The Salt Lake Tribune reports today that Google had a few UTOPIA executives come out to their offices last month to discuss how UTOPIA operates. The article insinuates that this may mean that UTOPIA is near the top of the heap in Google’s search for a location to build a fiber-optic network. As tantalizing as that possibility is, I don’t think there’s evidence enough to support it.
Google would obviously be interested in how UTOPIA operates regardless of if they are a finalist. UTOPIA’s model is very, very close to what Google wants to do and it is in their best interests to learn what does and doesn’t work on an open-access wholesale fiber-to-the-premises network. I think UTOPIA would be an excellent partner for Google, but nobody yet knows if Google is interested in expanding an existing project (or one already in progress) or taking the steps to create one from scratch using the best practices of what’s already been tried. That alone could make or break any potential deal between the two parties.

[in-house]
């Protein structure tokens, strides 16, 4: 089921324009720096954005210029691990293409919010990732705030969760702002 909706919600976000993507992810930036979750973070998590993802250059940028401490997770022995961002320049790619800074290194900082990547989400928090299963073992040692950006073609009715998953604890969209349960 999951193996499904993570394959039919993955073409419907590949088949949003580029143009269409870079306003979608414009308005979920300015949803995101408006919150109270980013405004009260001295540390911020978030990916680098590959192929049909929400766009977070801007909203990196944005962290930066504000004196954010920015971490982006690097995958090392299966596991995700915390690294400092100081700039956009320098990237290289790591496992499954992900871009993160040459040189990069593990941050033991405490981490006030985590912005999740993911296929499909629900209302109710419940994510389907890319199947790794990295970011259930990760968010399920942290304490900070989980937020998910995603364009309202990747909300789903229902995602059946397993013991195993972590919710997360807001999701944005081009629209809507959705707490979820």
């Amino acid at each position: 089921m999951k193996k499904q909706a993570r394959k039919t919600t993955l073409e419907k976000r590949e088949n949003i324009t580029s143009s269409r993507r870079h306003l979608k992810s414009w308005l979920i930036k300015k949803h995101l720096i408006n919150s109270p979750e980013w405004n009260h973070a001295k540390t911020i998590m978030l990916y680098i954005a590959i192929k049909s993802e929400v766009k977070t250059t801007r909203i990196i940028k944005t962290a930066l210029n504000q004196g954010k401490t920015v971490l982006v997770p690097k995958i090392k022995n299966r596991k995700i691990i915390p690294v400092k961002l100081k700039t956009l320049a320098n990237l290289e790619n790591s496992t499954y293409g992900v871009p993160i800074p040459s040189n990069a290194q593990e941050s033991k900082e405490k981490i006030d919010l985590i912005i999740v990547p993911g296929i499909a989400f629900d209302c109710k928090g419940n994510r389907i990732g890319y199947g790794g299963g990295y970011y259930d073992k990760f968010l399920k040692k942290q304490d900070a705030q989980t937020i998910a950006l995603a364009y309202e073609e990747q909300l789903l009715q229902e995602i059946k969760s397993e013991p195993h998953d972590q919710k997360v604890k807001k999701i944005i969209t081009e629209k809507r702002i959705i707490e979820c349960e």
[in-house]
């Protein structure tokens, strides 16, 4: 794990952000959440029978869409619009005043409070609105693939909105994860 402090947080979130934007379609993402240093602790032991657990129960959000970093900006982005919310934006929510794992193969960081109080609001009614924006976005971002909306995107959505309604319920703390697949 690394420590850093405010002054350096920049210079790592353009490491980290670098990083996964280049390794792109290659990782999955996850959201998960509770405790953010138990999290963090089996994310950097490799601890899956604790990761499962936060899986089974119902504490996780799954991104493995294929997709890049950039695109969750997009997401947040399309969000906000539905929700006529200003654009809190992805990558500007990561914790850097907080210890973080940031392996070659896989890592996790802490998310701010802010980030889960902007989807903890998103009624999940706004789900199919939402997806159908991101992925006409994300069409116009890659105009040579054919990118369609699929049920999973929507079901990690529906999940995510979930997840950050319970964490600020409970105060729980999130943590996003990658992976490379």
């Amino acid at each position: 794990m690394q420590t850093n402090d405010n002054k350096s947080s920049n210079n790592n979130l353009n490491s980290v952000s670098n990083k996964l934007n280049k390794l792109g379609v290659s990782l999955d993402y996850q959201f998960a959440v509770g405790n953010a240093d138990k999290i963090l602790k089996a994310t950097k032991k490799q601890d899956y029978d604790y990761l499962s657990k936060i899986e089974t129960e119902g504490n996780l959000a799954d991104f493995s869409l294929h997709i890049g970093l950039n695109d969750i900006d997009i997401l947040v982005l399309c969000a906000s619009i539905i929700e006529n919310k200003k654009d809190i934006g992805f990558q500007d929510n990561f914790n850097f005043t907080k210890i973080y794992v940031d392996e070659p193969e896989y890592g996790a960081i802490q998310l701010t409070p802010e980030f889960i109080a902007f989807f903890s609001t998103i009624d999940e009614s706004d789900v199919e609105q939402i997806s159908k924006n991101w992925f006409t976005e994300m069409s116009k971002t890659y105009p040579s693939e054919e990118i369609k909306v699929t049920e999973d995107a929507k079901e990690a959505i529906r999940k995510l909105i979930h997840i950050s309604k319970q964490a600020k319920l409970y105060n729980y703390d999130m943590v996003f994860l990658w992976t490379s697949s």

Google may also not want to step into such a partnership because of the complexities of determining who owns what. While I believe them to be an honorable company that tries to do the right thing more often than not (despite, on occasion, stepping in it), they are likely going to want some interest in whatever the finished product may be and potentially a controlling one. Cities that have already sunk a bunch of time, energy, and money into it may not be so willing to let go of the reins.
I know there is a lot of excitement about a company of Google’s stature dropping a fat wad of cash on crazy-fast pipes, but we should try tempering that with a realistic perspective. It’s simply too soon to tell who Google will choose to work with.